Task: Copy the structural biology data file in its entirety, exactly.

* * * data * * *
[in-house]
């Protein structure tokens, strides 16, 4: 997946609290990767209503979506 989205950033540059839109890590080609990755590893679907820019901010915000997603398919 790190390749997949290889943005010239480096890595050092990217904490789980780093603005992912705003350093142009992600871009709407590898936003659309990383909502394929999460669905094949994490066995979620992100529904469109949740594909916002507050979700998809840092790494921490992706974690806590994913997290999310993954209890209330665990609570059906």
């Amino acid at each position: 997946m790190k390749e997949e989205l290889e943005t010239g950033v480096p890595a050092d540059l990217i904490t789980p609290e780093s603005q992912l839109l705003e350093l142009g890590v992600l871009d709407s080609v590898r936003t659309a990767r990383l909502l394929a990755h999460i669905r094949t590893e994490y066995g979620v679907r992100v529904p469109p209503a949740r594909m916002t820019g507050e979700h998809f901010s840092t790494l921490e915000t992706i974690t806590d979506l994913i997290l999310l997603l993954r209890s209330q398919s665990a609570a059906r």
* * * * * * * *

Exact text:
[in-house]
């Protein structure tokens, strides 16, 4: 997946609290990767209503979506 989205950033540059839109890590080609990755590893679907820019901010915000997603398919 790190390749997949290889943005010239480096890595050092990217904490789980780093603005992912705003350093142009992600871009709407590898936003659309990383909502394929999460669905094949994490066995979620992100529904469109949740594909916002507050979700998809840092790494921490992706974690806590994913997290999310993954209890209330665990609570059906």
């Amino acid at each position: 997946m790190k390749e997949e989205l290889e943005t010239g950033v480096p890595a050092d540059l990217i904490t789980p609290e780093s603005q992912l839109l705003e350093l142009g890590v992600l871009d709407s080609v590898r936003t659309a990767r990383l909502l394929a990755h999460i669905r094949t590893e994490y066995g979620v679907r992100v529904p469109p209503a949740r594909m916002t820019g507050e979700h998809f901010s840092t790494l921490e915000t992706i974690t806590d979506l994913i997290l999310l997603l993954r209890s209330q398919s665990a609570a059906r």